Reps. Joe Barton (R-Texas) and Edward MarkeyEd MarkeyGOP sets sights on internet privacy rules Overnight Tech: GOP chairman to propose high-skilled visa overhaul | Zuckerberg's 5,700 word letter | Tech lobbies gear up ahead of internet fight Senate Dem blasts GOP for trying to repeal broadband privacy rules MORE (D-Mass.) on Wednesday called for the Federal Trade Commission to investigate Facebook's practice of tracking users even after they log out of its site.
Facebook admitted this week that it collects data when users visit websites that feature its "Like" button, even when the users have logged out of their Facebook accounts. A Facebook spokesman said the data collection is inadvertent, and that the company does not use or store the information.
The lawmakers also criticized Facebook for not acting quickly enough to stop the practice. In a Wall Street Journal story Monday, a Facebook engineer said it would "take a while" to correct the problem.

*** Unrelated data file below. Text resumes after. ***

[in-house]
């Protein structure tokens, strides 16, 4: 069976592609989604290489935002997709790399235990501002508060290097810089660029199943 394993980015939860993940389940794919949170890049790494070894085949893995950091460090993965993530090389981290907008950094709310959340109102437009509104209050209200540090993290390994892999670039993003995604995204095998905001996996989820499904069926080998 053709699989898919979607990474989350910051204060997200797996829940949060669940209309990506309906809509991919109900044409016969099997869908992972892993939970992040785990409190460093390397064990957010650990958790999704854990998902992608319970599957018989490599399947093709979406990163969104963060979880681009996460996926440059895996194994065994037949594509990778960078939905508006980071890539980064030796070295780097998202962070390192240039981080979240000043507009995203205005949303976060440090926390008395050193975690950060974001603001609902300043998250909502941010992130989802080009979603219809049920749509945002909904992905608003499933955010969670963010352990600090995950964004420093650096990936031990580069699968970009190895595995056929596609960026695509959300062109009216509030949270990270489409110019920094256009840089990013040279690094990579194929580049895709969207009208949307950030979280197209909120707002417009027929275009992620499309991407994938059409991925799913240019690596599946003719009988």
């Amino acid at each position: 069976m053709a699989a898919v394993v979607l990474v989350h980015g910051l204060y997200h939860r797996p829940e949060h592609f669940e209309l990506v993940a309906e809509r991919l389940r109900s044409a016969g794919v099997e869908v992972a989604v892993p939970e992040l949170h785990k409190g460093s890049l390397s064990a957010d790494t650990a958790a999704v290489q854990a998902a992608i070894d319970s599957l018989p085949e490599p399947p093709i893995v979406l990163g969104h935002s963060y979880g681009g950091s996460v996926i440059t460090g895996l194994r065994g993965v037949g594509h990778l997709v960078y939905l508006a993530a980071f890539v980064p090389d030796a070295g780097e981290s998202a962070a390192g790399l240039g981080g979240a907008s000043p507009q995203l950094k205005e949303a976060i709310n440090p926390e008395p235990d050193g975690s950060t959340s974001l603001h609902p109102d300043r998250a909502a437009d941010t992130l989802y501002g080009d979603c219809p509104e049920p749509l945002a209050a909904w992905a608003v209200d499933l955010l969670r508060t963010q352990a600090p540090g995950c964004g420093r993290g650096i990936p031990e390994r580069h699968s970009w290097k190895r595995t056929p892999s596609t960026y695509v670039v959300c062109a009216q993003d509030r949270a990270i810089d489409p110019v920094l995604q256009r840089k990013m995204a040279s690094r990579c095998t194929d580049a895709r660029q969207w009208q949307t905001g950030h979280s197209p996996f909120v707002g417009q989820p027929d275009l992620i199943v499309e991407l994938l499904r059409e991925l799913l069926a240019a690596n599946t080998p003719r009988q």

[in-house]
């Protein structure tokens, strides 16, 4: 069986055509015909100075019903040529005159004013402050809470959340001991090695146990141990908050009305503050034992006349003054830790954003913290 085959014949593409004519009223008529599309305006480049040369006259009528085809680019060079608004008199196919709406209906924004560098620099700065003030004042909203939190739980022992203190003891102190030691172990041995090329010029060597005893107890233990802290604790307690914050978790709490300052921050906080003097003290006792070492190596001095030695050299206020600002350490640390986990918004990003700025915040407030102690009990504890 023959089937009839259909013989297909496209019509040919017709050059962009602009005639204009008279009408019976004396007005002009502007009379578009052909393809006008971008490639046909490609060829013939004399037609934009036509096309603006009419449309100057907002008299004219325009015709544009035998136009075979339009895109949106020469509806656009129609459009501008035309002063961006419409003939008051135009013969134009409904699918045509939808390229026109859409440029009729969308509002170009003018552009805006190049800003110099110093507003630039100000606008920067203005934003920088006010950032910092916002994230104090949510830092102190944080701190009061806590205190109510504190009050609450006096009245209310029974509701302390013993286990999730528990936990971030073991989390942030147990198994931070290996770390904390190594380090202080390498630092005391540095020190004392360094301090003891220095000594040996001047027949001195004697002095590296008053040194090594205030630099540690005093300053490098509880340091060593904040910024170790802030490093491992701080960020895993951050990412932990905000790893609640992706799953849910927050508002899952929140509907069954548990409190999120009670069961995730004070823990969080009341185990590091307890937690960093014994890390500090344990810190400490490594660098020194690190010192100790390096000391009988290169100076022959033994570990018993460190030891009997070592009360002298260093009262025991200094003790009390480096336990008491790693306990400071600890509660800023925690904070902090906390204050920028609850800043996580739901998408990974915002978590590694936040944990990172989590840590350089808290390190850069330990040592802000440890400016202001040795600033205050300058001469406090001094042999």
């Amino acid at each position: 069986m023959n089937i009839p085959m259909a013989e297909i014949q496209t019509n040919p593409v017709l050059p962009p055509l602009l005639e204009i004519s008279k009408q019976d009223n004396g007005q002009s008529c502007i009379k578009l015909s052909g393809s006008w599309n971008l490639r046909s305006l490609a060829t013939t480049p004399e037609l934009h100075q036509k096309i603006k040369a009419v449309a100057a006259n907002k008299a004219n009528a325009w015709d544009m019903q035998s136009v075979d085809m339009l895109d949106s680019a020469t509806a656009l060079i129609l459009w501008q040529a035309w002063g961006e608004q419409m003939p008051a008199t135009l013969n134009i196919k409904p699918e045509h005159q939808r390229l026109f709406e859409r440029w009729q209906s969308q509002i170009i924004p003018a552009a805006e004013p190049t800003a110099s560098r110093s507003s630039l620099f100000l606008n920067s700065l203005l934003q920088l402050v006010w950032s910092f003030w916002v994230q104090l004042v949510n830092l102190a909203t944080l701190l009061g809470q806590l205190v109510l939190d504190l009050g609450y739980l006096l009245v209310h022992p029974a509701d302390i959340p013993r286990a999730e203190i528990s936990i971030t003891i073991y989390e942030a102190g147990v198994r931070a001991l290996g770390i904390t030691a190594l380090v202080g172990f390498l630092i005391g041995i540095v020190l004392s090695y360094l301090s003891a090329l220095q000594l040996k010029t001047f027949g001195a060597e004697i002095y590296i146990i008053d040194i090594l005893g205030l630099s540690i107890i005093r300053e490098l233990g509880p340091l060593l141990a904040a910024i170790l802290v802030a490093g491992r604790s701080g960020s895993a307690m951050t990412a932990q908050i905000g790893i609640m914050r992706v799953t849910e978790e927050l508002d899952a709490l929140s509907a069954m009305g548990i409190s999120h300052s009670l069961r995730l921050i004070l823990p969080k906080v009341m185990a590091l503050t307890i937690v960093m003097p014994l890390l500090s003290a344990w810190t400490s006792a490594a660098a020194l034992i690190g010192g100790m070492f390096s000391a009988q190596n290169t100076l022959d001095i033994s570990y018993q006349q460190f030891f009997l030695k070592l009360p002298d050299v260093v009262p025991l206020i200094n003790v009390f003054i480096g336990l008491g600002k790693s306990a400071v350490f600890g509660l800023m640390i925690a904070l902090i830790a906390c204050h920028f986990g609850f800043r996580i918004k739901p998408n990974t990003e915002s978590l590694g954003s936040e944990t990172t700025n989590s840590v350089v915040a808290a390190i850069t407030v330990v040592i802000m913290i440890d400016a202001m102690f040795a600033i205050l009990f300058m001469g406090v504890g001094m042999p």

"Facebook should consider this problem a top priority and should allocate the resources necessary to safeguard consumers in an expedited fashion," Barton and Markey wrote.
The lawmakers argue that tracking users after they log out of Facebook would fall under the FTC's authority to investigate "unfair and deceptive acts or practices."
Barton and Markey are the co-chairmen of the Congressional Bi-Partisan Privacy Caucus.
A Facebook spokesman said there was no security or privacy breach.
"Like every site on the internet that personalizes content and tries to provide a secure experience for users, we place cookies on the computer of the user. Three of these cookies on some users' computers inadvertently included unique identifiers when the user had logged out of Facebook. However, we did not store these identifiers for logged out users. Therefore, we could not have used this information for tracking or any other purpose. Even though we weren't using this information, it's important to us that we address even potential issues, and we appreciate the issue was brought to our attention," he said.